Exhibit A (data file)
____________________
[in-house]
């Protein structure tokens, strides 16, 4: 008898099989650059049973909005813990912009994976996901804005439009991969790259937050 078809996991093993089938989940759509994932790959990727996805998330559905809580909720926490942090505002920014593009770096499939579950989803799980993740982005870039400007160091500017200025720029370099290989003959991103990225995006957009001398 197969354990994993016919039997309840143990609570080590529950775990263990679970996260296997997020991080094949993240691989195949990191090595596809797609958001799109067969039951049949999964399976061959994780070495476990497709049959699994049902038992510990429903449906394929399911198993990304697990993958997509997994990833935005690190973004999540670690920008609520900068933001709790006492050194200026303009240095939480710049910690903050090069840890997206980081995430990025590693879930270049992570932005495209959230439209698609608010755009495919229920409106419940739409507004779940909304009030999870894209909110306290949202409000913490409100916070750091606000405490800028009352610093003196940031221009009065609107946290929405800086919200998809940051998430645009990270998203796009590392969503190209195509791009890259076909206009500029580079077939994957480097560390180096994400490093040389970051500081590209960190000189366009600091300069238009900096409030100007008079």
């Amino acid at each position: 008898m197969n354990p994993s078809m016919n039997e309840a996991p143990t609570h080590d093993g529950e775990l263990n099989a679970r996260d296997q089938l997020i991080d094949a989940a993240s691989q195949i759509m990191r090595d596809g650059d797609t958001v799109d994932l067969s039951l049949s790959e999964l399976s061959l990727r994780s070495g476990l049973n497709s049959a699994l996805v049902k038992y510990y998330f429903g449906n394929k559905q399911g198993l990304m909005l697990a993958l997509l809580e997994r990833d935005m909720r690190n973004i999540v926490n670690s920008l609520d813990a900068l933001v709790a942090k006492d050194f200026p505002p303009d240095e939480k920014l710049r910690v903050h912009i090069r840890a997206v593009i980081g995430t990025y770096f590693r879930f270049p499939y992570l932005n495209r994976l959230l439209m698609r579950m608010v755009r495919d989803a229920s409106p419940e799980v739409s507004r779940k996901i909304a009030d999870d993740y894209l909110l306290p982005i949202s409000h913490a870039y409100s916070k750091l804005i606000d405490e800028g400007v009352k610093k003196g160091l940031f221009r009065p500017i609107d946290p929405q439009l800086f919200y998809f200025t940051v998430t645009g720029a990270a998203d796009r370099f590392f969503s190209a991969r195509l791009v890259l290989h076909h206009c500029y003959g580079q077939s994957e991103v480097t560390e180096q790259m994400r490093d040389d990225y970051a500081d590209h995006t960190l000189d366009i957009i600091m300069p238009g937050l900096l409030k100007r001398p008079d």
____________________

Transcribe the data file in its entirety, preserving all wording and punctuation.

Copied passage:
[in-house]
């Protein structure tokens, strides 16, 4: 008898099989650059049973909005813990912009994976996901804005439009991969790259937050 078809996991093993089938989940759509994932790959990727996805998330559905809580909720926490942090505002920014593009770096499939579950989803799980993740982005870039400007160091500017200025720029370099290989003959991103990225995006957009001398 197969354990994993016919039997309840143990609570080590529950775990263990679970996260296997997020991080094949993240691989195949990191090595596809797609958001799109067969039951049949999964399976061959994780070495476990497709049959699994049902038992510990429903449906394929399911198993990304697990993958997509997994990833935005690190973004999540670690920008609520900068933001709790006492050194200026303009240095939480710049910690903050090069840890997206980081995430990025590693879930270049992570932005495209959230439209698609608010755009495919229920409106419940739409507004779940909304009030999870894209909110306290949202409000913490409100916070750091606000405490800028009352610093003196940031221009009065609107946290929405800086919200998809940051998430645009990270998203796009590392969503190209195509791009890259076909206009500029580079077939994957480097560390180096994400490093040389970051500081590209960190000189366009600091300069238009900096409030100007008079």
């Amino acid at each position: 008898m197969n354990p994993s078809m016919n039997e309840a996991p143990t609570h080590d093993g529950e775990l263990n099989a679970r996260d296997q089938l997020i991080d094949a989940a993240s691989q195949i759509m990191r090595d596809g650059d797609t958001v799109d994932l067969s039951l049949s790959e999964l399976s061959l990727r994780s070495g476990l049973n497709s049959a699994l996805v049902k038992y510990y998330f429903g449906n394929k559905q399911g198993l990304m909005l697990a993958l997509l809580e997994r990833d935005m909720r690190n973004i999540v926490n670690s920008l609520d813990a900068l933001v709790a942090k006492d050194f200026p505002p303009d240095e939480k920014l710049r910690v903050h912009i090069r840890a997206v593009i980081g995430t990025y770096f590693r879930f270049p499939y992570l932005n495209r994976l959230l439209m698609r579950m608010v755009r495919d989803a229920s409106p419940e799980v739409s507004r779940k996901i909304a009030d999870d993740y894209l909110l306290p982005i949202s409000h913490a870039y409100s916070k750091l804005i606000d405490e800028g400007v009352k610093k003196g160091l940031f221009r009065p500017i609107d946290p929405q439009l800086f919200y998809f200025t940051v998430t645009g720029a990270a998203d796009r370099f590392f969503s190209a991969r195509l791009v890259l290989h076909h206009c500029y003959g580079q077939s994957e991103v480097t560390e180096q790259m994400r490093d040389d990225y970051a500081d590209h995006t960190l000189d366009i957009i600091m300069p238009g937050l900096l409030k100007r001398p008079d």